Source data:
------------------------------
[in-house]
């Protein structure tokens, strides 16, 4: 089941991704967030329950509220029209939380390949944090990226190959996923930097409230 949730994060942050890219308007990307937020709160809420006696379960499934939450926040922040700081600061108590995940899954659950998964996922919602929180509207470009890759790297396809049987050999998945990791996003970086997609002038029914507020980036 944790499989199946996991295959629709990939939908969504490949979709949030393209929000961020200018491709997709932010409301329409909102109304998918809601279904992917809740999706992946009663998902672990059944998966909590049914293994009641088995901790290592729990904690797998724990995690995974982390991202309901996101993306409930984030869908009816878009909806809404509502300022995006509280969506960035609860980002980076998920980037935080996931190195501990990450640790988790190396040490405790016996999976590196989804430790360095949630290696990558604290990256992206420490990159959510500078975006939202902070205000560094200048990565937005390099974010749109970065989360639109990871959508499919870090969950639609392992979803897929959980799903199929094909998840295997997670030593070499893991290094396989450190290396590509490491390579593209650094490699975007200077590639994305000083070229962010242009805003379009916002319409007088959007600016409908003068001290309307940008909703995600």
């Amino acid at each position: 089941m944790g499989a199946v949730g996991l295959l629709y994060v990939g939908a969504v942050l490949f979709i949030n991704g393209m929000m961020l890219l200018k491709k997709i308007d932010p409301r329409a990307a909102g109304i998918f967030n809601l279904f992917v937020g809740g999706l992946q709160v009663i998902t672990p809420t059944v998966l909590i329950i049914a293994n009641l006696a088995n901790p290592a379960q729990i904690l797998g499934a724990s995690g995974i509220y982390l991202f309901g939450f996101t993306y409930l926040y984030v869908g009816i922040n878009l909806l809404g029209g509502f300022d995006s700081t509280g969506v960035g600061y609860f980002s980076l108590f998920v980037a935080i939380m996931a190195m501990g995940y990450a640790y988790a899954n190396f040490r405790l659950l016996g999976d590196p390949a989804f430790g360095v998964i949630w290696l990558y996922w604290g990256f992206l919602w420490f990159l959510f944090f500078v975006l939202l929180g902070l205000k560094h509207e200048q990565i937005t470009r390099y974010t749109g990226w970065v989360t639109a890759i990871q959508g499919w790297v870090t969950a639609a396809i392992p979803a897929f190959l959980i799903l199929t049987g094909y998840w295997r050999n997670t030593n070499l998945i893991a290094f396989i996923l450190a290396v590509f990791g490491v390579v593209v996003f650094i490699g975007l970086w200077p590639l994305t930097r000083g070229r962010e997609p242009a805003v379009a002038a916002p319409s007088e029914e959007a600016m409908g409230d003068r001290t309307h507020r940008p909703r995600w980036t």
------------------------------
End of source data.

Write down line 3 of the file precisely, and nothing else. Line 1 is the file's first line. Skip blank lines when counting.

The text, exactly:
């Amino acid at each position: 089941m944790g499989a199946v949730g996991l295959l629709y994060v990939g939908a969504v942050l490949f979709i949030n991704g393209m929000m961020l890219l200018k491709k997709i308007d932010p409301r329409a990307a909102g109304i998918f967030n809601l279904f992917v937020g809740g999706l992946q709160v009663i998902t672990p809420t059944v998966l909590i329950i049914a293994n009641l006696a088995n901790p290592a379960q729990i904690l797998g499934a724990s995690g995974i509220y982390l991202f309901g939450f996101t993306y409930l926040y984030v869908g009816i922040n878009l909806l809404g029209g509502f300022d995006s700081t509280g969506v960035g600061y609860f980002s980076l108590f998920v980037a935080i939380m996931a190195m501990g995940y990450a640790y988790a899954n190396f040490r405790l659950l016996g999976d590196p390949a989804f430790g360095v998964i949630w290696l990558y996922w604290g990256f992206l919602w420490f990159l959510f944090f500078v975006l939202l929180g902070l205000k560094h509207e200048q990565i937005t470009r390099y974010t749109g990226w970065v989360t639109a890759i990871q959508g499919w790297v870090t969950a639609a396809i392992p979803a897929f190959l959980i799903l199929t049987g094909y998840w295997r050999n997670t030593n070499l998945i893991a290094f396989i996923l450190a290396v590509f990791g490491v390579v593209v996003f650094i490699g975007l970086w200077p590639l994305t930097r000083g070229r962010e997609p242009a805003v379009a002038a916002p319409s007088e029914e959007a600016m409908g409230d003068r001290t309307h507020r940008p909703r995600w980036t």